Metals are electropositive in nature. They generally have 1, 2 or 3 electrons in their valence shells and readily lose these electrons to form positively charged ions (cations).
These cations are stable as they acquire noble gas configuration after losing the valence shell electrons.
Na (g) → Na+ (gas) + e–
During electrolysis of their aqueous solutions they are discharged at the cathode. On the other hand non-metals are electronegative in nature. They generally have 5, 6 or 7 electrons in their valence shells. They have tendency to form anion by gaining electrons.
Cl (g) + e– → Cl– (g)
Most metals react with oxygen to produce metal oxides which are basic in nature. The reaction may take place without heating as in sodium, calcium or potassium, while some metals react with oxygen on heating to form oxides.
4Na (s) + O2 (g) → 2Na2O (s)
Mg (s) + O2 (g) → 2MgO (s)
4Al (s) + 3O2 (g) → 2Al2O3 (s)
Oxides of metals are basic in nature as they react with water and form bases.
Na2O (s) + H2O (l) → 2NaOH (aq)
CaO (s) + H2O (l) → Ca(OH)2 (aq)
Oxides of aluminium (Al2O3), zinc (ZnO), tin (SnO) and iron (Fe2O3) are amphoteric in nature as they react with acids as well as with bases.
Al2O3 (s) + 6HCl (aq) → 2AlCl3 (aq) + 3H2O (l)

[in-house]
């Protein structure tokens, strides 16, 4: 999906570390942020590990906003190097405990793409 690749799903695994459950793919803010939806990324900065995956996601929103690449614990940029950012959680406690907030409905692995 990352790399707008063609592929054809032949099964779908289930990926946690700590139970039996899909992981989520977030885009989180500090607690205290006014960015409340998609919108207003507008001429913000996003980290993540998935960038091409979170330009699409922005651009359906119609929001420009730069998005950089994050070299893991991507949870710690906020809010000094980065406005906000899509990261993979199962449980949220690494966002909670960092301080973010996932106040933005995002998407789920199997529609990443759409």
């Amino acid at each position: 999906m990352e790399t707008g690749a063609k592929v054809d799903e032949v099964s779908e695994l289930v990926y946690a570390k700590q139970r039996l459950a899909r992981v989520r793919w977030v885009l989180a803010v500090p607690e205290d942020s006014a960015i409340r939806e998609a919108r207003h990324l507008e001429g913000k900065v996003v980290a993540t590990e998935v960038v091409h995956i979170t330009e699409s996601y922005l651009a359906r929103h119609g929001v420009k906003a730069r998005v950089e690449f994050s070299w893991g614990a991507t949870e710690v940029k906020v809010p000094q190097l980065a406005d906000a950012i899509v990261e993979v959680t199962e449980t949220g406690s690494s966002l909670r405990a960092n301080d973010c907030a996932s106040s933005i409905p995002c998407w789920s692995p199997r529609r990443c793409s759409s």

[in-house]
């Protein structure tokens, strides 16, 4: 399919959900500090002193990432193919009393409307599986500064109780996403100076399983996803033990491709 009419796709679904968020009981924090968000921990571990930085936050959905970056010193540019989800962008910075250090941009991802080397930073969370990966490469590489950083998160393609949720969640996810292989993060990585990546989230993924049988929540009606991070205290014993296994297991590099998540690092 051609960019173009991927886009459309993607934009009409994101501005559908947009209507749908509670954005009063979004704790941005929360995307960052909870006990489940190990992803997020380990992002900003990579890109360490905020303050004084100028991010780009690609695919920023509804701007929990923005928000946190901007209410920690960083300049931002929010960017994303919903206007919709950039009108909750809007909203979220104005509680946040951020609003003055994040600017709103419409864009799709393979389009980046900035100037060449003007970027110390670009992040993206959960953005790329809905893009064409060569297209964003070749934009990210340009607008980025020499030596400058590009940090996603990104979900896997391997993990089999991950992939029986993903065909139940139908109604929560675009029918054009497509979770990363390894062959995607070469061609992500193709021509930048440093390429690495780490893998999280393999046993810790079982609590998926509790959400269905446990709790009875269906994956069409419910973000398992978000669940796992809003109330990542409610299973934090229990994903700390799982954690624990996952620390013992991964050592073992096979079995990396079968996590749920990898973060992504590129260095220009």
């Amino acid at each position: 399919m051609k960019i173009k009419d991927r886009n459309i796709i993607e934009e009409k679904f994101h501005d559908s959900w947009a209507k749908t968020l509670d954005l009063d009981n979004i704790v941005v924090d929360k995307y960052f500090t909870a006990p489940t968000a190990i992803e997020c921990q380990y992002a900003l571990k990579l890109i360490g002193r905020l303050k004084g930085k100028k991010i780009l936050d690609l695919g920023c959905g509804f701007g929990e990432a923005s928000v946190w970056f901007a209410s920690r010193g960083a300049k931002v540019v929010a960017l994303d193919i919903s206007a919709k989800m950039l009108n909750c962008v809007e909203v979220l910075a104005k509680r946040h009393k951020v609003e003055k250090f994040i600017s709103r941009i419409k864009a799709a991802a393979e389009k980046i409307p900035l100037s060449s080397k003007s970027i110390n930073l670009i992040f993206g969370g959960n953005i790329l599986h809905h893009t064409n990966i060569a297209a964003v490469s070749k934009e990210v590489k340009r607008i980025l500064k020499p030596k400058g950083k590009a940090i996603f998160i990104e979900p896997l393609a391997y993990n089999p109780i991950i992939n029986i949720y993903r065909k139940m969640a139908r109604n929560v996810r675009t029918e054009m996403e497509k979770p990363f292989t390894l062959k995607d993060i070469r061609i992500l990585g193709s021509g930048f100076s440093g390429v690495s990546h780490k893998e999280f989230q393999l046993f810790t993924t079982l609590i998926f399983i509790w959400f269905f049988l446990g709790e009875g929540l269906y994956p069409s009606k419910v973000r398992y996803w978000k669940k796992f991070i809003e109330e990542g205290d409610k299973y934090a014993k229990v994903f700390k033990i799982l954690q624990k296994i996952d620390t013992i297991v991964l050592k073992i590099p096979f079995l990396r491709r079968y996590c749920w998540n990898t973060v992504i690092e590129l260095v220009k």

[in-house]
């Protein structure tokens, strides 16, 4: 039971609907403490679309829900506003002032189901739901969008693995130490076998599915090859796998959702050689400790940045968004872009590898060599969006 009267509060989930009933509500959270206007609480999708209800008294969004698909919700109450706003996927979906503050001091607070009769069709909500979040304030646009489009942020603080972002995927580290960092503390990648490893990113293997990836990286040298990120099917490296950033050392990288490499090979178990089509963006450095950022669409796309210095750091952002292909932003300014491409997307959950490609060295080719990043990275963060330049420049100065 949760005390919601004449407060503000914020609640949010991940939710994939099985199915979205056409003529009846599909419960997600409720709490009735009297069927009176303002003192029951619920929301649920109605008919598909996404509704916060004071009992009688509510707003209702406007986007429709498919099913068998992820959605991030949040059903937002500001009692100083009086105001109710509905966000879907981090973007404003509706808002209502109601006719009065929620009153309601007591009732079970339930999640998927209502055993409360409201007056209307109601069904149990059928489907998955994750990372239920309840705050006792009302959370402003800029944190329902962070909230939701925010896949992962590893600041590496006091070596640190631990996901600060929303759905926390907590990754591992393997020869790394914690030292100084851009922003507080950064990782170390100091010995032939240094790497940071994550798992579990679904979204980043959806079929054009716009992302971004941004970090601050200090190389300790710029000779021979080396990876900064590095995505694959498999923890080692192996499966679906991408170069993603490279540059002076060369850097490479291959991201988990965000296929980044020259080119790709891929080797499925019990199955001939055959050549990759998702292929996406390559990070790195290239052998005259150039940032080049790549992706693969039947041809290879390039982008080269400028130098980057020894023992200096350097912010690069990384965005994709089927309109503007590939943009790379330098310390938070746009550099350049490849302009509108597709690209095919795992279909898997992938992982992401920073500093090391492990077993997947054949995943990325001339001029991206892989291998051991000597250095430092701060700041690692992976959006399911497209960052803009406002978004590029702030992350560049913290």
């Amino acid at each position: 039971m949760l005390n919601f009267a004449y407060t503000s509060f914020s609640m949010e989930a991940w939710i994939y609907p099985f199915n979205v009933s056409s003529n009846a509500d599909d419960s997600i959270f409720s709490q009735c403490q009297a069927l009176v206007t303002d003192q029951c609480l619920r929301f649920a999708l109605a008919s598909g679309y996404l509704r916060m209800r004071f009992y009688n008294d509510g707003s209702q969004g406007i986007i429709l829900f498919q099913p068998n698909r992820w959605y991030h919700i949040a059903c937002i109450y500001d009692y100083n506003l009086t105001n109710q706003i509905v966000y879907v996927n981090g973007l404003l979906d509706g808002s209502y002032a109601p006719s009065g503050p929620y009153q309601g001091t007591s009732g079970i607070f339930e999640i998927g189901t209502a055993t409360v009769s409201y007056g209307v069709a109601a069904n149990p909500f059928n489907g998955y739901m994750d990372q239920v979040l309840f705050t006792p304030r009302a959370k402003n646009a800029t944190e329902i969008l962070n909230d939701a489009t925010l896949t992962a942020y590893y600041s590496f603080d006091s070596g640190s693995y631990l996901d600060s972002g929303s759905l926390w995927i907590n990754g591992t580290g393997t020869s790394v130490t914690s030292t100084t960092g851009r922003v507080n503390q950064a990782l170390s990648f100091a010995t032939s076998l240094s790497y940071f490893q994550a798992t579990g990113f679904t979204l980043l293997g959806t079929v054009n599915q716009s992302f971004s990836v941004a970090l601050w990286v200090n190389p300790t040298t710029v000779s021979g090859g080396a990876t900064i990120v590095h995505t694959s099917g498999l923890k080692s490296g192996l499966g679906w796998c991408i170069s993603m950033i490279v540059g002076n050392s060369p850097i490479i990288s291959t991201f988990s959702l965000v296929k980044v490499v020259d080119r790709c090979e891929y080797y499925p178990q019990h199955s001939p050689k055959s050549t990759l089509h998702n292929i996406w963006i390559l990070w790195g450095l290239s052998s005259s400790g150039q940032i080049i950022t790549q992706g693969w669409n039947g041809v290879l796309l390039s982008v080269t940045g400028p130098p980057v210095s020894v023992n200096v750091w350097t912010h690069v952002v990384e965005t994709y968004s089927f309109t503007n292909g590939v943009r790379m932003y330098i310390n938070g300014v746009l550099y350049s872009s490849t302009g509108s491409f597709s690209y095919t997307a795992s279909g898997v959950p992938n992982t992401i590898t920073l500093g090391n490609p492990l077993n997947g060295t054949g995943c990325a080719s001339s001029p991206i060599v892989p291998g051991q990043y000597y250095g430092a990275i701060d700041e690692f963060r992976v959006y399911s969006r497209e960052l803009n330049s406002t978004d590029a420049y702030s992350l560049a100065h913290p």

Al2O3 (s) + 2NaOH (aq) → 2NaAlO2 (aq) + H2O (l)
Some metals react with water to produce metal hydroxides and hydrogen gas. Hydroxides are basic in nature.
Sodium and potassium react with cold water.
2Na (s) + 2H2O (l) → 2NaOH (aq) + H2 (g)
2K (s) + 2H2O (l) → 2KOH (aq) + H2 (g)
Magnesium reacts with hot water.
Mg (s) + H2O (l) → Mg(OH)2 (aq) + H2 (g)
Metals like Al or Fe react on heating with water or with steam. In these conditions metals form metal oxides.
2Al (s) + 3H2O (g) → Al2O3 (s) + 3H2 (g)
Fe (s) + 4H2O (g) → Fe3O4 (s) + 4H2 (g)
Metals react with acids like dilute HCl and dilute H2SO4 and produce metal salts and hydrogen gas (H2).
Mg (s) + 2HCl (aq) → MgCl2 (aq) + H2 (g)
Zn (s) + H2SO4 (aq) → ZnSO4 (aq) + H2 (g)
Some metals like aluminum and zinc react with common bases.
Sn (s) + 2NaOH (aq) + H2O (l) → Na2SnO3 (sodium stannate)
Zn (s) + 2NaOH (aq) → Na2ZnO2 (Sodium zincate)